The game’s other online features are fairly similar to those found in Demon’s Souls, and which of these you can access are closely linked to Dark Souls’ ‘humanity’ gameplay mechanic. Humanity is an item that allows you to change from undead to human form at any bonfire. The more you have in your possession the better your item discovery rate will be, and you can also use it to kindle bonfires thus granting you more Estus Flasks (these assist in HP recovery).
To summon other players into your world you must be in human form, and they’ll need to have obtained an item that becomes available fairly early on in the game. Up to three of you can team up to traverse difficult segments of dungeons or battle bosses. You’ll also need to be in human form if you intend to invade other people’s worlds and have stock of a certain consumable item.
The co-operative element of the game is a lot of fun, but unfortunately there are parameters in place that restrict co-op to players within a few levels of each other. Even though I was playing the game at launch – when you’d think there’d be the most number of people online – I had a hard time finding players to join my game and many of my summon signs went unanswered. Thankfully, the Xbox 360 version supports private chat between two players so you and a friend should be able to essentially play through the game together provided you stay within a few levels of each other.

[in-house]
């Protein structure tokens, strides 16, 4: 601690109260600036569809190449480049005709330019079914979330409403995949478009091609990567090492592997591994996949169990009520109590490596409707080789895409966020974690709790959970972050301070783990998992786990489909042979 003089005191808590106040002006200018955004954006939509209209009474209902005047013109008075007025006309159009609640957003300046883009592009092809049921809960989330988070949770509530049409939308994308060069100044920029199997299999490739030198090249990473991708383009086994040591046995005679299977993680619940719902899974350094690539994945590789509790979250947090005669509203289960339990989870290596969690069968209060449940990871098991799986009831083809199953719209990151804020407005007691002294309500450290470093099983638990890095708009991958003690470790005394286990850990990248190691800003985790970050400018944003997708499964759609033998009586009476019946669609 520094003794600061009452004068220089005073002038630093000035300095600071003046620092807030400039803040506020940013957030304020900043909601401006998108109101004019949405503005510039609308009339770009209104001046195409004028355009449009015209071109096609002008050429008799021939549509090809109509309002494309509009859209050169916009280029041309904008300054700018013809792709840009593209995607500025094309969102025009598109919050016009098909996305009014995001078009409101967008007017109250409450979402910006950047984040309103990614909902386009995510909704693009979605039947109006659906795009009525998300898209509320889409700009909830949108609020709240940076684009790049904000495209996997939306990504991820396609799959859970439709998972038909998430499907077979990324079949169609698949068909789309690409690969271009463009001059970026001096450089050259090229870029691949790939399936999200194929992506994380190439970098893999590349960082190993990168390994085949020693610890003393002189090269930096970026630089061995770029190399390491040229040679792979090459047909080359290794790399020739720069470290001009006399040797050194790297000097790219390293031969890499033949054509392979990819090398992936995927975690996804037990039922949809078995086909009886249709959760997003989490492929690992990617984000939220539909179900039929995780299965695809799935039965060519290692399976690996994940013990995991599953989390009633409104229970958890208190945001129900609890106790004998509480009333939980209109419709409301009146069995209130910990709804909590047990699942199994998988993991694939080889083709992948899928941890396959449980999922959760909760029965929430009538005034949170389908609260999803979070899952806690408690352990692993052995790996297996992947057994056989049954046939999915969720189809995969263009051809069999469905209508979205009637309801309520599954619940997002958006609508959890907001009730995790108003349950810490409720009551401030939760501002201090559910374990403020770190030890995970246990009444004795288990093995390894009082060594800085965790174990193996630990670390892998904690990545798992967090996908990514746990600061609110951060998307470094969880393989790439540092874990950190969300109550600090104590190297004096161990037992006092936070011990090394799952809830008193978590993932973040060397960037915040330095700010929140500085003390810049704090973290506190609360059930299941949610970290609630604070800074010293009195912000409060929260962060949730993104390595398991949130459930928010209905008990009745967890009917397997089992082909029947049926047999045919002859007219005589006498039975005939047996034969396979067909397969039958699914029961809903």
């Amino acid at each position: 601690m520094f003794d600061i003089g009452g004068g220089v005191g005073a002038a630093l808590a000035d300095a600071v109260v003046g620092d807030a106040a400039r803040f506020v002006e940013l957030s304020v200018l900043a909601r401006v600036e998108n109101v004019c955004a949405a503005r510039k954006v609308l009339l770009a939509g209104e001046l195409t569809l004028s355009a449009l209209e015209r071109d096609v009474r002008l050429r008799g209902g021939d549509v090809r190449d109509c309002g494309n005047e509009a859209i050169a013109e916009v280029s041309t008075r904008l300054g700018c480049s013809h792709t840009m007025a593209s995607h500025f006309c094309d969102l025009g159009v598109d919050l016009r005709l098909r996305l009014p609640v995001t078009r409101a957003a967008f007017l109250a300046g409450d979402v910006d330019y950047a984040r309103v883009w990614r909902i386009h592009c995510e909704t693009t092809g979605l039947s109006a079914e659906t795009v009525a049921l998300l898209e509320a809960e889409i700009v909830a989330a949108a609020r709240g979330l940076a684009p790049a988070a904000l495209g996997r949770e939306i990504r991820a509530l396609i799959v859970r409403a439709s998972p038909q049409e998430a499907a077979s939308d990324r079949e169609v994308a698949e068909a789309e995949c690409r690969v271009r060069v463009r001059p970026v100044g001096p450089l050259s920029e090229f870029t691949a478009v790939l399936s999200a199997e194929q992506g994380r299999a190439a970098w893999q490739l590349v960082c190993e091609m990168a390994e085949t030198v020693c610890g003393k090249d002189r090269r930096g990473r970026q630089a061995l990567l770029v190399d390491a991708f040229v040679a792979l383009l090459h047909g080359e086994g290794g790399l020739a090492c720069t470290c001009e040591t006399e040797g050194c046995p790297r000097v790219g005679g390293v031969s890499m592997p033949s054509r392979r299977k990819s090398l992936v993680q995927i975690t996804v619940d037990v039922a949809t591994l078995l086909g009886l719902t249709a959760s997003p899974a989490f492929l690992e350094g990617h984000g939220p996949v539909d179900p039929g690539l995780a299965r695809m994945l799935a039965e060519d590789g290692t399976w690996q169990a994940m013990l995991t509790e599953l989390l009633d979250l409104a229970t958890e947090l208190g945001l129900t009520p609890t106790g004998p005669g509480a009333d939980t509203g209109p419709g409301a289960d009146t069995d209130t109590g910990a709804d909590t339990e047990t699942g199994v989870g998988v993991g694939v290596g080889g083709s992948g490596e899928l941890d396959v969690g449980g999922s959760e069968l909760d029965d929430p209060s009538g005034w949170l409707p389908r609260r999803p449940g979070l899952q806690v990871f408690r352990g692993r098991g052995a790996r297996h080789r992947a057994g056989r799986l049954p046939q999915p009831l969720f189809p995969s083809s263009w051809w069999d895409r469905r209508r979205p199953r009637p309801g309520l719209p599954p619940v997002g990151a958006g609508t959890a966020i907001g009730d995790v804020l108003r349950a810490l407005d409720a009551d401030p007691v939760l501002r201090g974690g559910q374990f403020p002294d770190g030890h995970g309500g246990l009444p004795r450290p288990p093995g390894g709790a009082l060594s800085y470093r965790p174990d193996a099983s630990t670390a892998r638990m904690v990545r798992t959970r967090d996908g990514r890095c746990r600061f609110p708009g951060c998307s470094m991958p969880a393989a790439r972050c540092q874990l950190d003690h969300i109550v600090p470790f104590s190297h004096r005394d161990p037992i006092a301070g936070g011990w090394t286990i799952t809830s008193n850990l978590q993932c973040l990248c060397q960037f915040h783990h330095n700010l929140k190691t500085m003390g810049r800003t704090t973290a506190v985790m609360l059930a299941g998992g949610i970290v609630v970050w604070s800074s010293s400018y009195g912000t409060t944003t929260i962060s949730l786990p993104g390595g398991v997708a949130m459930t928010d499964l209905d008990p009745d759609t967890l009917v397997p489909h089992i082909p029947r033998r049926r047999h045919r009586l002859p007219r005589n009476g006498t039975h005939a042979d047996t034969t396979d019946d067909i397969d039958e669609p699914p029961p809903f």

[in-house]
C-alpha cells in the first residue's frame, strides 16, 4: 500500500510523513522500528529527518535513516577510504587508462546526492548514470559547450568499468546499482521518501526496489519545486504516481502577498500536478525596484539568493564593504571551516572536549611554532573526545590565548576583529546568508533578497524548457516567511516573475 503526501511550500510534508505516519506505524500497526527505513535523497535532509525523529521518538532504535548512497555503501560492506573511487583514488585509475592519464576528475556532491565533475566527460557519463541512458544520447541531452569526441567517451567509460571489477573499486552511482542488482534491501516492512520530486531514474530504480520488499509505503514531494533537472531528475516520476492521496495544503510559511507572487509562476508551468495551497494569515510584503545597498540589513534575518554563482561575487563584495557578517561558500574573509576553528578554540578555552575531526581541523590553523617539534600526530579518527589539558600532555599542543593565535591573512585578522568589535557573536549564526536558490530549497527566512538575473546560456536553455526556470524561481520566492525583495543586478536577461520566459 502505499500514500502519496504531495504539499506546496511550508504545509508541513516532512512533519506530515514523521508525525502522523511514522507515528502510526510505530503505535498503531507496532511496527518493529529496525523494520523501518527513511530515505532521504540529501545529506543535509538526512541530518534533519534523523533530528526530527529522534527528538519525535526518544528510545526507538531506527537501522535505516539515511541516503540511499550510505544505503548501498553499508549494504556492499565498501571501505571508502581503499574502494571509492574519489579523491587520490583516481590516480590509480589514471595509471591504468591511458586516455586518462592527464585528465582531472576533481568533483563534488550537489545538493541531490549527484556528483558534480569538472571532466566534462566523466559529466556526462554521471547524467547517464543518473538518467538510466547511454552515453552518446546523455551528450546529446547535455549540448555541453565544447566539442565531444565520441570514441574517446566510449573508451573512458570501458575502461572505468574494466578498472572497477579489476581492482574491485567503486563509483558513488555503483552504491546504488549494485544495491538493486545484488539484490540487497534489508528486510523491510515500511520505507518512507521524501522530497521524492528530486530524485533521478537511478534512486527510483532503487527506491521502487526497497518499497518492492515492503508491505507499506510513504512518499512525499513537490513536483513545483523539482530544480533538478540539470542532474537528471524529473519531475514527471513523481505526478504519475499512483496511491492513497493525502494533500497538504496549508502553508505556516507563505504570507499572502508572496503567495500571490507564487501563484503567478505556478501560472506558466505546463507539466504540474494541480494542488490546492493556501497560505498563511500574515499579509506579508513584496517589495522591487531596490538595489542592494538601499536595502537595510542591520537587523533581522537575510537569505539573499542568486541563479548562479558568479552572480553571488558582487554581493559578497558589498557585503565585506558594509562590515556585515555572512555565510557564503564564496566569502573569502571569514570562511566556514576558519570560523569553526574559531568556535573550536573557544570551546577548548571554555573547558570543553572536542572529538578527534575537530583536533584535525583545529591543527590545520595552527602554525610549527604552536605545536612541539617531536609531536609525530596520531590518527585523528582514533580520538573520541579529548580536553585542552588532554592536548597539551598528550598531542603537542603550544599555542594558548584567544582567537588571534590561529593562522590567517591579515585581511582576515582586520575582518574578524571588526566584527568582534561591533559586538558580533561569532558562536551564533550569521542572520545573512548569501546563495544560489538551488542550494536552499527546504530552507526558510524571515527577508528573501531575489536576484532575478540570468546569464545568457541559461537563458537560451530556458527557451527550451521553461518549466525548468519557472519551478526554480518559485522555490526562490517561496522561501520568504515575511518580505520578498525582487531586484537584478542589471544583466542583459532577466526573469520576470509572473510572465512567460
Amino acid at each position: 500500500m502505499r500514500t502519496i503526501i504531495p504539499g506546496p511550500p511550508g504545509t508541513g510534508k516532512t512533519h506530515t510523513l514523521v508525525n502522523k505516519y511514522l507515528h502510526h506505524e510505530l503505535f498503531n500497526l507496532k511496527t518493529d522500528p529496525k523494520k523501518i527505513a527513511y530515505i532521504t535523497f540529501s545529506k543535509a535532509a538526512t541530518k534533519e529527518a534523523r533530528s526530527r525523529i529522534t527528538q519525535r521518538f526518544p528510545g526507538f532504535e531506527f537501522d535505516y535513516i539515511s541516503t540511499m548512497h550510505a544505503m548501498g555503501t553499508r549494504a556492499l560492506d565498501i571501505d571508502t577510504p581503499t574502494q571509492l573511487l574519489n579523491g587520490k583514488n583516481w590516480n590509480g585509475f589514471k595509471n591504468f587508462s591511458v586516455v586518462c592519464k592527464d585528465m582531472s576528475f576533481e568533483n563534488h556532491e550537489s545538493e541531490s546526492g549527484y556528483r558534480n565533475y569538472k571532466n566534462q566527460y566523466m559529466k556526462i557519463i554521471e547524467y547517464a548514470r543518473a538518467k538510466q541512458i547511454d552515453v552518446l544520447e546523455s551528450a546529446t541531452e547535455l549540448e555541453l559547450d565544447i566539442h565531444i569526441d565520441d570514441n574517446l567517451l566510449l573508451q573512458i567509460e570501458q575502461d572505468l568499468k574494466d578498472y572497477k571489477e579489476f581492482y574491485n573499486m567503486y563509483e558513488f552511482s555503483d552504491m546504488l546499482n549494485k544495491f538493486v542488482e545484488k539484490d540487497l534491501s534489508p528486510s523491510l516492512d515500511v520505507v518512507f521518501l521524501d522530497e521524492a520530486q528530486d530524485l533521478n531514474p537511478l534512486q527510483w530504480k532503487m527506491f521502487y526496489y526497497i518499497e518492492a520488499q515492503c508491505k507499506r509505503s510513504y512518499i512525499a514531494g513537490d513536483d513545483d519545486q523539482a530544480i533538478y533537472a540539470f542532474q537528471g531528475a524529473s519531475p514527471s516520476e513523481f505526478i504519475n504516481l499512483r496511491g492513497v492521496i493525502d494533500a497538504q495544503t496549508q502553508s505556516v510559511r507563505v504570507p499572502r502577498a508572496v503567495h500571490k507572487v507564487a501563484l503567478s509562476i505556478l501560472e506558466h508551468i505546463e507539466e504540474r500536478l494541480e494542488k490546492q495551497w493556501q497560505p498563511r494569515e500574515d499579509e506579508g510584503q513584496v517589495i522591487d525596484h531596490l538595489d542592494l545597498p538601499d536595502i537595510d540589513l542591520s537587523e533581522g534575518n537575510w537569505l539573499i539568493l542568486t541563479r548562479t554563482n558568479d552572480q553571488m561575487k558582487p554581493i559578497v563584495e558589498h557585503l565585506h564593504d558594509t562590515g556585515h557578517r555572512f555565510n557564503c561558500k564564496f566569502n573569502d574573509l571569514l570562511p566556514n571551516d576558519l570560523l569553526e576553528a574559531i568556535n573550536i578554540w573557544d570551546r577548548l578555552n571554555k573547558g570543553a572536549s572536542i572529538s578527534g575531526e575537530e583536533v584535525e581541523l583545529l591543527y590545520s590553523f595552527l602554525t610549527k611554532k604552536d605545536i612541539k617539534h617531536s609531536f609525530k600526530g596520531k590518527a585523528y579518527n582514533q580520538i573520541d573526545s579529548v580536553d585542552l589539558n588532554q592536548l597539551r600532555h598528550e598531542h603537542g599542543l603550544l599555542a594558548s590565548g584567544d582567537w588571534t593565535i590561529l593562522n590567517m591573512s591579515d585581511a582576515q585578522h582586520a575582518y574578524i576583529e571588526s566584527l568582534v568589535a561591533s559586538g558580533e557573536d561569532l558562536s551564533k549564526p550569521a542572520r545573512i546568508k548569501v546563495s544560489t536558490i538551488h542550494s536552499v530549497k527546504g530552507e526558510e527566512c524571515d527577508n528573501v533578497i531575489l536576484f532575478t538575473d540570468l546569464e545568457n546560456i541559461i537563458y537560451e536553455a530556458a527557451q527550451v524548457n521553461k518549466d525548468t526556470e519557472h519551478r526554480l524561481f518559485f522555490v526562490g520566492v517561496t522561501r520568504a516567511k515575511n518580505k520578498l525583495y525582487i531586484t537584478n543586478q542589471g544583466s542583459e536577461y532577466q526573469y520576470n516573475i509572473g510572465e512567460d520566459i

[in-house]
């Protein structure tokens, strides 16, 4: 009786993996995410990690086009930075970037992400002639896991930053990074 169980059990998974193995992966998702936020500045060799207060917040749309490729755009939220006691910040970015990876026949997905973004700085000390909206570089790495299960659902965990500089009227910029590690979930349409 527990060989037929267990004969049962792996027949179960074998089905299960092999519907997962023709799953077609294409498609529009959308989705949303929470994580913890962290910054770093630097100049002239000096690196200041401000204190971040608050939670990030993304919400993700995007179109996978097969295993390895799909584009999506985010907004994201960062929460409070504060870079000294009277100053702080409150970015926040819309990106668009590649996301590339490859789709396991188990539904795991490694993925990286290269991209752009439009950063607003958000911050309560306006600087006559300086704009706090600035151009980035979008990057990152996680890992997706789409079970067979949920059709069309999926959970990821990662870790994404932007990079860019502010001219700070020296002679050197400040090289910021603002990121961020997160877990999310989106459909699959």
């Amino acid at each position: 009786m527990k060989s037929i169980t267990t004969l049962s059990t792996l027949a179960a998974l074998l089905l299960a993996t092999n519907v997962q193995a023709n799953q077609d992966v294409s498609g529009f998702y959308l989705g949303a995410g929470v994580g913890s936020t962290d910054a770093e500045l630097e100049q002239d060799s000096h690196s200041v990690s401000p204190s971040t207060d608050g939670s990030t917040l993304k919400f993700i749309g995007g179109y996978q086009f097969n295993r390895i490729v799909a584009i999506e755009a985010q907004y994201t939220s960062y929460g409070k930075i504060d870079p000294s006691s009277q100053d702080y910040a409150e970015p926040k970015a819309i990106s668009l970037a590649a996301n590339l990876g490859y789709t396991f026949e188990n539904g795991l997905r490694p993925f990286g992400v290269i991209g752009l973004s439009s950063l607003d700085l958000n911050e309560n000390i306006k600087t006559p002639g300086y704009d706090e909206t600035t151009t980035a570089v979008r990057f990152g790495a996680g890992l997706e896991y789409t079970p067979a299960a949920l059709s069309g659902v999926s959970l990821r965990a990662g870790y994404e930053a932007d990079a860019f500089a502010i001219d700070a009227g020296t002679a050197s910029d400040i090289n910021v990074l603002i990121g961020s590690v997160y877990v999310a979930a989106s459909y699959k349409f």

Much has been made of Dark Souls’ difficulty but the game gets a lot easier around the 40-hour mark once you’ve got some powerful spells, weapons and armour at your disposal. I would say that the most unforgiving sections of gameplay are the ones that can’t be solved by level grinding, such as the platforming sections in places like Sen’s Fortress where one misstep or instance of poor timing sees you fall to your death. A walkthrough is a valuable tool in these circumstances if you ever feel yourself reaching the limits of your patience.